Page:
The Demise of Civility | By Finn Timbers

Canadian politics are boring. We lack the large, divisive issues that define us, unlike the United States.  Abortion was decriminalized in 1969 and completely de-regulated in 1988; now, with the exception of a very small minority, abortion plays no role in Canadian politics. Similarly, gay marriage was legalized in 2005, and since then, it has largely been a non-issue (with a few notable exceptions, such as the Wildrose Party and conscience rights).

Indeed, the most contentious issue currently facing politicians is that of refugee healthcare, but even this is minor, as the question is not whether to provide healthcare in general, but whether to provide free dental and vision care to refugees. Compare this to the American fiscal battles or European austerity debates, and  if this is Canada’s most pressing concern, we’re doing fine.

However, you wouldn’t know this from watching the news. Occupy Wallstreet was started by a Canadian magazine, and has been present in such financial minnows as Edmonton, Saskatoon and Winnipeg. At the University of Alberta, there was a march that largely fizzled, and a recent Conservative Party event (of which the author was an attendee) was interrupted by multiple screaming activists. Moreover, in the recent election, American-style attack ads were used and partisan rhetoric was the norm.

Most worrying is the effort, led by the NDP, to “Stop Harper.” Their goal is to stop him and his party from passing legislation, and they have held several publicity stunts to this effect, including submitting 871 amendments to the recent budget omnibus bill and forcing a 22-hour marathon voting session.

There are striking parallels between these actions and those of the Republican party in the US. The Republican party, who control the House of Representatives, have almost completely refused to work with the Democratic party. This has prevented President Barack Obama from having any real electoral successes in the last year and a half, and has certainly hurt his chances at re-election in November. Senator Mitch McConnell, leader of the Republican party in the senate, has said that “[making Obama a one-term President is] my single most important political goal” – a goal strikingly similar to that of the NDP.

By focusing on political attacks, the NDP is forcing the Conservatives to focus more efforts on defending themselves politically, and less to working on policy. If left unchecked, this could lead to a system similar to the US, where parties spend the vast majority of their time campaigning, and have little time left over for governance. If this were to happen, all parties involved would be disadvantaged, and no one gains.

It is for this reason that both parties should calm their rhetoric and work to achieve more bipartisan accord. Through focusing on policy, both parties can achieve more good for Canada, and demonstrate to voters their true value. With the NDP working to calm their base and the Conservatives stopping their use of attack ads, a greater political consensus could be arrived at, which would be a great boon to Canadian governance.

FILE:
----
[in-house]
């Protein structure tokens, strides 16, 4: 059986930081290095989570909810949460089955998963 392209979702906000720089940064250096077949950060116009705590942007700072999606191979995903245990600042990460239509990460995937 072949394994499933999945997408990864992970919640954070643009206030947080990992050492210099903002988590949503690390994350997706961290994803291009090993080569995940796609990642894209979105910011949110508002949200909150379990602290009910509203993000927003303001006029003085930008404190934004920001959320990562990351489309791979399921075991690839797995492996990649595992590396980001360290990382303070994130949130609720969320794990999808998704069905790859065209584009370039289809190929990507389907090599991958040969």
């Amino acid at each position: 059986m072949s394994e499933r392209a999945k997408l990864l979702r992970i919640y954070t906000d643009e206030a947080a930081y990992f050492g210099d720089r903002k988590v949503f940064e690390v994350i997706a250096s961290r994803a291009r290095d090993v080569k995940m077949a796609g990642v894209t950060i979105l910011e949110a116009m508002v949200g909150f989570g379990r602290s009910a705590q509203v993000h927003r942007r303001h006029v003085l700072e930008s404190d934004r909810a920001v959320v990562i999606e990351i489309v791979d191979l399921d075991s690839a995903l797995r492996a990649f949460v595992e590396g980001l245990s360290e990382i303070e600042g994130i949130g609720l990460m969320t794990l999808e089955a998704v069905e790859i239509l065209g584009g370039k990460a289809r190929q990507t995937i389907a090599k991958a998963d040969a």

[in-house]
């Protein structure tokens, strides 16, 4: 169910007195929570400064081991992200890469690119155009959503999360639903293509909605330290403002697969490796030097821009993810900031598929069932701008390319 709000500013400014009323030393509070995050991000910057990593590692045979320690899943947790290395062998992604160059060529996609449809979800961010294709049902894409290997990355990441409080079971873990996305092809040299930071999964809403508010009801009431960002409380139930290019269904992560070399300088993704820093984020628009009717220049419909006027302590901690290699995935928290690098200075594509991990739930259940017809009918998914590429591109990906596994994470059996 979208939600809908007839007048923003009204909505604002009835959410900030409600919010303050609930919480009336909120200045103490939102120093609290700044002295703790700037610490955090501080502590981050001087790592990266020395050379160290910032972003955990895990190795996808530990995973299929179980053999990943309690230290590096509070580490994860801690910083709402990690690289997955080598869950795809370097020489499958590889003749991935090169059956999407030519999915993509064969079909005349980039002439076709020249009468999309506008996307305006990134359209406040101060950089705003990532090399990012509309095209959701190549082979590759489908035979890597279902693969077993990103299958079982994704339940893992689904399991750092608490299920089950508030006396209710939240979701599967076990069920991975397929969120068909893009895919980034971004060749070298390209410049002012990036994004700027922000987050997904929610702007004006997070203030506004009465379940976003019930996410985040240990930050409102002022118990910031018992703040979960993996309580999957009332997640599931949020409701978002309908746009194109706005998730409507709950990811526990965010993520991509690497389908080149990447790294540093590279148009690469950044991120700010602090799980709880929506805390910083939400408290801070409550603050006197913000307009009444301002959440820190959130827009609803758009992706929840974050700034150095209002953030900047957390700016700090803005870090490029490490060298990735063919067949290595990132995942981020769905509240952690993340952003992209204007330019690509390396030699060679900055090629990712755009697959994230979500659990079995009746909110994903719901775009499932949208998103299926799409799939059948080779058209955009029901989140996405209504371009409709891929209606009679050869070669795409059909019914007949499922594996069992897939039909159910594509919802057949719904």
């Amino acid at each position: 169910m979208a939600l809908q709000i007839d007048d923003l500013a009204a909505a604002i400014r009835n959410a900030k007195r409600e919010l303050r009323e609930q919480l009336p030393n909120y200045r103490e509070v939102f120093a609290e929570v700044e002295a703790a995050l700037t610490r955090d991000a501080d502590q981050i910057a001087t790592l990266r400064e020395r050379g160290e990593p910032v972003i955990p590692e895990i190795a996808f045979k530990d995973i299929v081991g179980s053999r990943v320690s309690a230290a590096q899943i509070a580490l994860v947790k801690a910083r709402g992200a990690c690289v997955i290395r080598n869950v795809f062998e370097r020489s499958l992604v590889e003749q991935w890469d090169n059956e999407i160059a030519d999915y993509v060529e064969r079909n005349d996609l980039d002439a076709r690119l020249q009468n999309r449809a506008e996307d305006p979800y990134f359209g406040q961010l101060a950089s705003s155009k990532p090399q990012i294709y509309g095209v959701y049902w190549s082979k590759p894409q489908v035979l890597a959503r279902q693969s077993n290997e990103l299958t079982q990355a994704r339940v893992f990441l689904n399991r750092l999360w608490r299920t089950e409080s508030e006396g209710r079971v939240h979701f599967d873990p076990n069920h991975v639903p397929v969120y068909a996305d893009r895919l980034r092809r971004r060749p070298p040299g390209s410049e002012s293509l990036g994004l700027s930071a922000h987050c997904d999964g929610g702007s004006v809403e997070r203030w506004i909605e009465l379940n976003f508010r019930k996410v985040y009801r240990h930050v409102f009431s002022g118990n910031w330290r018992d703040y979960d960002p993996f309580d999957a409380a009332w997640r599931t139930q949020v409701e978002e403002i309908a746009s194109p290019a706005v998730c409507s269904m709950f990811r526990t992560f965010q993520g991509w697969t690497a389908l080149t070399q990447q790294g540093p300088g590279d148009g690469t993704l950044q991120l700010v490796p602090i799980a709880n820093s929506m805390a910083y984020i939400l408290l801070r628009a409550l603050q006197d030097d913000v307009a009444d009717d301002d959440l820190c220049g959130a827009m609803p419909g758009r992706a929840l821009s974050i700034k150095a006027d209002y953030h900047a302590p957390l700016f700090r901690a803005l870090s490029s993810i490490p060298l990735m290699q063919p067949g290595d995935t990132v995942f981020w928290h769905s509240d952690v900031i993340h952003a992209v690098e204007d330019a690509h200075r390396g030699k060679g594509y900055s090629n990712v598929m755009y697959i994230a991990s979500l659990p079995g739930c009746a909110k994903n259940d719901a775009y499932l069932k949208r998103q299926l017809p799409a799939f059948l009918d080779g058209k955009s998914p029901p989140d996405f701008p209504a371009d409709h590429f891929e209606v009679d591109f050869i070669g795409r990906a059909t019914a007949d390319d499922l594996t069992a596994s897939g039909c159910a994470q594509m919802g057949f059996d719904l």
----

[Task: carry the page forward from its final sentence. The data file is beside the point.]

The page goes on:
Finbarr Timbers is a third year math student who is deeply interested in developmental economics. When not in class, Finbarr is either running or trying to explain what, exactly, ring theory is to bemused arts students. Finbarr is currently reading A World Restored: Çastlereagh, Metternich and the pushe for peace 1812-1822 by Henry Kissinger.

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  • Kat

    Great article! I’m curious about the title choice. Is civility necessarily related to cooperation? What would you call someone that, by their political bent, oppose political actions that in their mind bring society as a whole towards a more “uncivil” state? Is this uncooperative behaviour basis for being labelled “uncivil”?

  • Finbarr

    1) Not necessarily. Perhaps constructiveness would have been a better word, as the intent was to encourage compromise and constructive disagreement instead of the current binary choice between support and rejection. An illustrative example would be the teachers’ unions in Ontario, where they supported Premier McGuinty as long as he completely agreed with their platform, but when he asked for concessions due to the poor economic climate, the unions completely rejected him.

    2) I’m not sure what you’re asking. The description seems to be that of an anarchist or radical. If you’re asking my personal opinion, I disagree with them, as by withdrawing from the system they will probably accomplish nothing, whereas if they had worked inside the system, they could have had a large effect. Compare the effectiveness of Bashir Mohammed to someone who would join the Liberal/NDP party, work his way up until one is in a point to alter policy. The latter would have a much larger effect, although it would take a lot more effort.

    3) Under the way I used civility, yes. I think we need more engagement between people who disagree. If House Republicans engaged House Democrats more, I believe that the debt ceiling fiasco would actually have been resolved, and not just punted further down the road.